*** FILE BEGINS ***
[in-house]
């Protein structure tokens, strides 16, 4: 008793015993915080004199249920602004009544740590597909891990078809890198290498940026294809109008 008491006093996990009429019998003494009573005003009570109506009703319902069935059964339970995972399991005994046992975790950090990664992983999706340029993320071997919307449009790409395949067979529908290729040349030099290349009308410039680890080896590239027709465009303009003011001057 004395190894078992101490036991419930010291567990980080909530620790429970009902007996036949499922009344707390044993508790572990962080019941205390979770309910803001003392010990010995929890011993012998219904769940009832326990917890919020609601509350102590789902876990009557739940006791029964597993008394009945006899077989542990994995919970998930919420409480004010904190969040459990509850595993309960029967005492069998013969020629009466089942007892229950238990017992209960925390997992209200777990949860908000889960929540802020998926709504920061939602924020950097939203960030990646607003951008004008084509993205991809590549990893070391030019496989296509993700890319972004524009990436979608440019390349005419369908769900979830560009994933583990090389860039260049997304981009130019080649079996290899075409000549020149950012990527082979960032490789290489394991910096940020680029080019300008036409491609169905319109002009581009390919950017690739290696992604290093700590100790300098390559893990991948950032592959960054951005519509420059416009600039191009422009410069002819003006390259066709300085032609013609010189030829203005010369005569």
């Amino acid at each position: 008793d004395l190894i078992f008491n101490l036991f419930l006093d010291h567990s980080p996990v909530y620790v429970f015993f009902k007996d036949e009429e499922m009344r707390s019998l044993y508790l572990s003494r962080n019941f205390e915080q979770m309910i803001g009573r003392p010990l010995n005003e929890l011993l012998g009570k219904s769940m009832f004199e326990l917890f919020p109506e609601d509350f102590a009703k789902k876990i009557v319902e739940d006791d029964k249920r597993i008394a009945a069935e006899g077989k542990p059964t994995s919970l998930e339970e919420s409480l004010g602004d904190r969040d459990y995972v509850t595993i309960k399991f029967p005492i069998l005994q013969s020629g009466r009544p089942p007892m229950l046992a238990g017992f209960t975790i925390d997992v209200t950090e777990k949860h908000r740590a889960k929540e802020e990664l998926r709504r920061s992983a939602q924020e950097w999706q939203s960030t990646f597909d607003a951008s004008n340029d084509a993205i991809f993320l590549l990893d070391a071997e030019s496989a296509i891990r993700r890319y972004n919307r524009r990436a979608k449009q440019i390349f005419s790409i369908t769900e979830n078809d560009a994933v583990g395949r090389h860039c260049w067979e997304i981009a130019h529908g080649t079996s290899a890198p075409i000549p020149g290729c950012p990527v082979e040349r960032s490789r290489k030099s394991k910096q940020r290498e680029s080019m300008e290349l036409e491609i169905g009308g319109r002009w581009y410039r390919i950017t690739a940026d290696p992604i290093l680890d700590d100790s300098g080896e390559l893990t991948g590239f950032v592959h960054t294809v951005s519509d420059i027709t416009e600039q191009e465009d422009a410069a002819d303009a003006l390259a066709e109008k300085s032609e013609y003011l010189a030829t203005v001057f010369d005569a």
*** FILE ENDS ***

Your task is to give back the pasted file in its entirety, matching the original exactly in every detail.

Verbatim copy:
[in-house]
């Protein structure tokens, strides 16, 4: 008793015993915080004199249920602004009544740590597909891990078809890198290498940026294809109008 008491006093996990009429019998003494009573005003009570109506009703319902069935059964339970995972399991005994046992975790950090990664992983999706340029993320071997919307449009790409395949067979529908290729040349030099290349009308410039680890080896590239027709465009303009003011001057 004395190894078992101490036991419930010291567990980080909530620790429970009902007996036949499922009344707390044993508790572990962080019941205390979770309910803001003392010990010995929890011993012998219904769940009832326990917890919020609601509350102590789902876990009557739940006791029964597993008394009945006899077989542990994995919970998930919420409480004010904190969040459990509850595993309960029967005492069998013969020629009466089942007892229950238990017992209960925390997992209200777990949860908000889960929540802020998926709504920061939602924020950097939203960030990646607003951008004008084509993205991809590549990893070391030019496989296509993700890319972004524009990436979608440019390349005419369908769900979830560009994933583990090389860039260049997304981009130019080649079996290899075409000549020149950012990527082979960032490789290489394991910096940020680029080019300008036409491609169905319109002009581009390919950017690739290696992604290093700590100790300098390559893990991948950032592959960054951005519509420059416009600039191009422009410069002819003006390259066709300085032609013609010189030829203005010369005569």
């Amino acid at each position: 008793d004395l190894i078992f008491n101490l036991f419930l006093d010291h567990s980080p996990v909530y620790v429970f015993f009902k007996d036949e009429e499922m009344r707390s019998l044993y508790l572990s003494r962080n019941f205390e915080q979770m309910i803001g009573r003392p010990l010995n005003e929890l011993l012998g009570k219904s769940m009832f004199e326990l917890f919020p109506e609601d509350f102590a009703k789902k876990i009557v319902e739940d006791d029964k249920r597993i008394a009945a069935e006899g077989k542990p059964t994995s919970l998930e339970e919420s409480l004010g602004d904190r969040d459990y995972v509850t595993i309960k399991f029967p005492i069998l005994q013969s020629g009466r009544p089942p007892m229950l046992a238990g017992f209960t975790i925390d997992v209200t950090e777990k949860h908000r740590a889960k929540e802020e990664l998926r709504r920061s992983a939602q924020e950097w999706q939203s960030t990646f597909d607003a951008s004008n340029d084509a993205i991809f993320l590549l990893d070391a071997e030019s496989a296509i891990r993700r890319y972004n919307r524009r990436a979608k449009q440019i390349f005419s790409i369908t769900e979830n078809d560009a994933v583990g395949r090389h860039c260049w067979e997304i981009a130019h529908g080649t079996s290899a890198p075409i000549p020149g290729c950012p990527v082979e040349r960032s490789r290489k030099s394991k910096q940020r290498e680029s080019m300008e290349l036409e491609i169905g009308g319109r002009w581009y410039r390919i950017t690739a940026d290696p992604i290093l680890d700590d100790s300098g080896e390559l893990t991948g590239f950032v592959h960054t294809v951005s519509d420059i027709t416009e600039q191009e465009d422009a410069a002819d303009a003006l390259a066709e109008k300085s032609e013609y003011l010189a030829t203005v001057f010369d005569a």